ePawn Arena

A New Type of Tabletop Gaming: ePawn Arena

Kickstarter Tabletop Games Videogames

ePawn Arena

I love the mash-up of digital and analog, particularly when it comes to games. It hasn’t always been done well, but I love to see the ways that people are experimenting to combine the fun of playing board games with the powerful capabilities of smartphones and tablets. The latest device to come across my radar is the ePawn Arena.

That name may sound familiar to our long-time readers, because I actually wrote about ePawn back in 2011 and Jim Kelly got to see one in action at CES 2012. The product has changed some in the intervening years–at the time they were working on devices that actually functioned as a large display screen (which makes for some interesting possibilities) but the manufacturing was going to be pretty difficult, so they’ve decided to focus on the core feature they’ve developed: the ability of the mat to recognize the location and orientation of the various pawns on it.

The current iteration of the ePawn Arena is a flexible mat with the ePawn tech in a thin layer under the surface. You place various game mats onto the mat, and then fire up the  apps on your mobile devices, which connect to the mat. While ePawn has made stationary pawns for testing, one of the fun features is pawns that have their own motors built in–so you can control pawns with your smartphone, which makes for possibilities like tank games or racing games. There can even be AI-controlled pawns. And because the software recognizes where the pawns are, they can prevent you from cutting corners on a race or running past obstacles printed on the board.

ePawn bot battle
ePawn “Bot Battle” game. Image: ePawn

Another possibility for the remote-control pawns is being able to play a game remotely with physical pawns. I’ll admit this may not be the strongest selling point, but it’s worth a mention. Imagine playing chess–you pick up a piece, move it across the board, and on the other side of the world your friend sees the same piece move on its own. Now, chess may not be the best “app” for this feature, but I’d love to see some game designers take that idea and run with it.

I had another Skype call with co-founders Christophe Duteil and Valentin Lefevre recently, where they showed me a demo of the current version of ePawn, and asked if I had other ideas for what types of games might be fun to play on the Arena. After all, as everyone knows, a console won’t sell if there aren’t some good games to play on it.

Wings of Glory on ePawn
Wings of Glory on the ePawn Arena. (Images: ePawn)

One of the first games that came to my mind was Wings of War (now known as Wings of Glory), which uses programmed moves. Each player in this WWII dogfight game chooses three moves in advance, and then these moves play out, and you see if either plane is in position to shoot at the other. I thought that automating the movement of the planes and calculating shooting range would preserve a lot of the fun of the game while removing some of the “fiddly” parts. Well, it turns out that ePawn had already spoken to Ares Games, and they’ve announced a partnership to license Wings of Glory as one of the first games to work with the ePawn Arena. (I suppose it may be a little harder to get Fantasy Flight on board, but it’s the same system used in X-Wing Miniatures, which would also be very cool to play with the ePawn.) Currently the game is for two players only, but there’s a stretch goal to make the game multiplayer and include online play.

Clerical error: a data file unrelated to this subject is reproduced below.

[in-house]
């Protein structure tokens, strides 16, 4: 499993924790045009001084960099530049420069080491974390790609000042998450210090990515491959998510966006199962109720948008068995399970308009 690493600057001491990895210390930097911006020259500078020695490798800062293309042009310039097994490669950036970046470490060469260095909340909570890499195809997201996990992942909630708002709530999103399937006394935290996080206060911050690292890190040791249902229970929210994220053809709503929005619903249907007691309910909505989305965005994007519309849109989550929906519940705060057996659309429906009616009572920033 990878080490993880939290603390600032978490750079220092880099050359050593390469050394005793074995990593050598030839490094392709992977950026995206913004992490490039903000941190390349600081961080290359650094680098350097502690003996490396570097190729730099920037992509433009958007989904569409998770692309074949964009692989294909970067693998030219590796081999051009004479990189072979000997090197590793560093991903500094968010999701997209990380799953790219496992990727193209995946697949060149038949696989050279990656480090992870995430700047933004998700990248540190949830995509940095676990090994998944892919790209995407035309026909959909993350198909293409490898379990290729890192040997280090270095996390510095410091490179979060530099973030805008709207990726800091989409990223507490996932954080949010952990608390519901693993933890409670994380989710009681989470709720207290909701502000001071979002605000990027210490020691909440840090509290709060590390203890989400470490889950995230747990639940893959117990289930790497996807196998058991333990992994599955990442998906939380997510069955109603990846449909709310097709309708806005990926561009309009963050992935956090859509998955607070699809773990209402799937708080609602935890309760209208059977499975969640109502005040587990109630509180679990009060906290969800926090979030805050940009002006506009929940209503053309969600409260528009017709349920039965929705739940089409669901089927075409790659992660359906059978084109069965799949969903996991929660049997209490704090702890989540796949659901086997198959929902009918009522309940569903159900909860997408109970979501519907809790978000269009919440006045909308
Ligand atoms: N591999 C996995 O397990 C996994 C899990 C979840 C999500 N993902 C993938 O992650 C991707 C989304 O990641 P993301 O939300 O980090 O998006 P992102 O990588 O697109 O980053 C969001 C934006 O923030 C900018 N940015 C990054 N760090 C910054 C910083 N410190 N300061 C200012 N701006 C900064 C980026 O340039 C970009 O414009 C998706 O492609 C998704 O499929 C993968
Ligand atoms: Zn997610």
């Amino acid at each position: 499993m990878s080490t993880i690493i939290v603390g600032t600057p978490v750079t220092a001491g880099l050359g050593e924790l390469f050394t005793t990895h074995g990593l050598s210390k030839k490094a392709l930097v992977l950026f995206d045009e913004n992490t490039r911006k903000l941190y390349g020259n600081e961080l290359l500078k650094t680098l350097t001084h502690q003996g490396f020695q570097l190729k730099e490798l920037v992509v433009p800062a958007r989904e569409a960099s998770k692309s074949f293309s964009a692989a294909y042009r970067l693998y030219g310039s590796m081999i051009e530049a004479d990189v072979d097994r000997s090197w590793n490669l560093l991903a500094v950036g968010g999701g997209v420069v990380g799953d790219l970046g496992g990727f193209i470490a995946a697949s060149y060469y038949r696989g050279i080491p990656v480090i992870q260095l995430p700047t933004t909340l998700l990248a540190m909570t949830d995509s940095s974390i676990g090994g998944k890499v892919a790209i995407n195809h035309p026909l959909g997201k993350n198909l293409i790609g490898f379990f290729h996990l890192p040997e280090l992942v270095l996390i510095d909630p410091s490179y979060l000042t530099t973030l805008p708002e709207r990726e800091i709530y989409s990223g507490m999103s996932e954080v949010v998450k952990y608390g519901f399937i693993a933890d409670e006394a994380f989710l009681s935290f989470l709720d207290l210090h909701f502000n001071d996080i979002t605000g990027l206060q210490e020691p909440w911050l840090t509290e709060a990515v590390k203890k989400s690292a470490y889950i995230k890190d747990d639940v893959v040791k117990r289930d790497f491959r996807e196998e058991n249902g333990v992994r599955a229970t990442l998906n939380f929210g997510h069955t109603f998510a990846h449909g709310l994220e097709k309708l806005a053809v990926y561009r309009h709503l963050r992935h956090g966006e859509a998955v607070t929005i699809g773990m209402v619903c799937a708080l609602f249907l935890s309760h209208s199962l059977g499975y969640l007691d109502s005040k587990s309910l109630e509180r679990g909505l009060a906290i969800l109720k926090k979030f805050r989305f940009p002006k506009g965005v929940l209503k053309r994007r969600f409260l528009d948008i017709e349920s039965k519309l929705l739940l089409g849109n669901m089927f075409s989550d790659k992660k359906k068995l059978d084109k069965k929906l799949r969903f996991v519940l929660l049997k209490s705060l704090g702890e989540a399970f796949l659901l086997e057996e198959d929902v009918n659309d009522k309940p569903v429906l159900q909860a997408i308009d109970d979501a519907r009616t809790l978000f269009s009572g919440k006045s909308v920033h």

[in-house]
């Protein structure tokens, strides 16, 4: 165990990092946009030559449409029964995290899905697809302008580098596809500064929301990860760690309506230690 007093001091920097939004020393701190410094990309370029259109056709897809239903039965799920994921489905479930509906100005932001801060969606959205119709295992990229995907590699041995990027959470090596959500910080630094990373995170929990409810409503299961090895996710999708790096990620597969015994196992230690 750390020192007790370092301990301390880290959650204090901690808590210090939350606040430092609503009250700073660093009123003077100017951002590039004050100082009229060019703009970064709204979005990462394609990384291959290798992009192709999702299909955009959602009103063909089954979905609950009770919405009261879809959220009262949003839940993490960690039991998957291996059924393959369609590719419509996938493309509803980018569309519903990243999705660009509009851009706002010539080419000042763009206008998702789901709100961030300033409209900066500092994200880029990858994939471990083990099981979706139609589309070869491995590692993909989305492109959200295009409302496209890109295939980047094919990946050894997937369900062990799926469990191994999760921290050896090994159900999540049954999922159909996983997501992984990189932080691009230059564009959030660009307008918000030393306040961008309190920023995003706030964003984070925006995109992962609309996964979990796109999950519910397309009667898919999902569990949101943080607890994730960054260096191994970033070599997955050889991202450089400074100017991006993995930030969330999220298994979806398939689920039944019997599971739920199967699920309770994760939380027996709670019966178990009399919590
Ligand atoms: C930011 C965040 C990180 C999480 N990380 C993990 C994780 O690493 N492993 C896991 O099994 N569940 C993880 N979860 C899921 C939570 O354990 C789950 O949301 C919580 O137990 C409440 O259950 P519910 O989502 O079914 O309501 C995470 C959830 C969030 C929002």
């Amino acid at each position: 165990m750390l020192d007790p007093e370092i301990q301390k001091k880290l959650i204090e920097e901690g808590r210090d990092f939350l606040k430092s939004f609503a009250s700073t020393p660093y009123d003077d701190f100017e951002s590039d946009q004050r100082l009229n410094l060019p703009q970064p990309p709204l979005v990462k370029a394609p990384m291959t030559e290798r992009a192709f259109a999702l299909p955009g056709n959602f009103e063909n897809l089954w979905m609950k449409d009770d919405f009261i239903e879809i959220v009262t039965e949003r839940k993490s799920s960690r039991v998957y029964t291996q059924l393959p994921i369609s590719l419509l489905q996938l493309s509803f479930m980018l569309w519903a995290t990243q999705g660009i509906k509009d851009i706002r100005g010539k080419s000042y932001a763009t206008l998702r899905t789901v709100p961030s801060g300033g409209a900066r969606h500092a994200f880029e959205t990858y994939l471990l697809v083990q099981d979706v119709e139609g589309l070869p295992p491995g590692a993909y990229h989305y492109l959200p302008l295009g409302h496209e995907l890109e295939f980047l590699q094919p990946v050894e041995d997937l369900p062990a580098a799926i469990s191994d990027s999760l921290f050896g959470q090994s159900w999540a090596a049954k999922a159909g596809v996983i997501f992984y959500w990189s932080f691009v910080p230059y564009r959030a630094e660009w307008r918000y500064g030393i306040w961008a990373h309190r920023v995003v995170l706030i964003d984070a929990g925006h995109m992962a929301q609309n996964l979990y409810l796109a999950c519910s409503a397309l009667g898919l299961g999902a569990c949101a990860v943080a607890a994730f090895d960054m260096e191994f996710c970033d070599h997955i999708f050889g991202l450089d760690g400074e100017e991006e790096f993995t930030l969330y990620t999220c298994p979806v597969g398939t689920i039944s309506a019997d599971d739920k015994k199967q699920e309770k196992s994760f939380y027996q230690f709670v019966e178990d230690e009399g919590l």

There’s a list of other games on the Kickstarter page that will be ready by launch. I think games that involve hidden movement or simultaneous action selection would be pretty fascinating. So would games in which player identities are hidden–because the pawns move themselves, everyone could choose their own moves, and AI could control other pawns, but nobody would know which pawns were AI-controlled and which were player-controlled.

Of course, the ePawn Arena isn’t cheap, so ePawn is now on Kickstarter to raise funding for manufacturing. There are some early bird pledge levels, but the regular pricing is currently €199 (about $220 USD) for the Arena with two bot-pawns, or €249 (about $275 USD) for four bot-pawns. There are options available for additional bots. They have a high goal needed to start manufacturing, but I’m hoping it succeeds. (There are some early bird slots available, too.)

ePawn is including an SDK and ePawn emulator at most of the Kickstarter reward levels, and I hope that a lot of game developers take advantage of that. I think the ePawn could open up some really cool possibilities, and I can’t wait to see what happens when a bunch of game designers get their hands on it.

For more information about the ePawn, visit the company website or the Kickstarter page.

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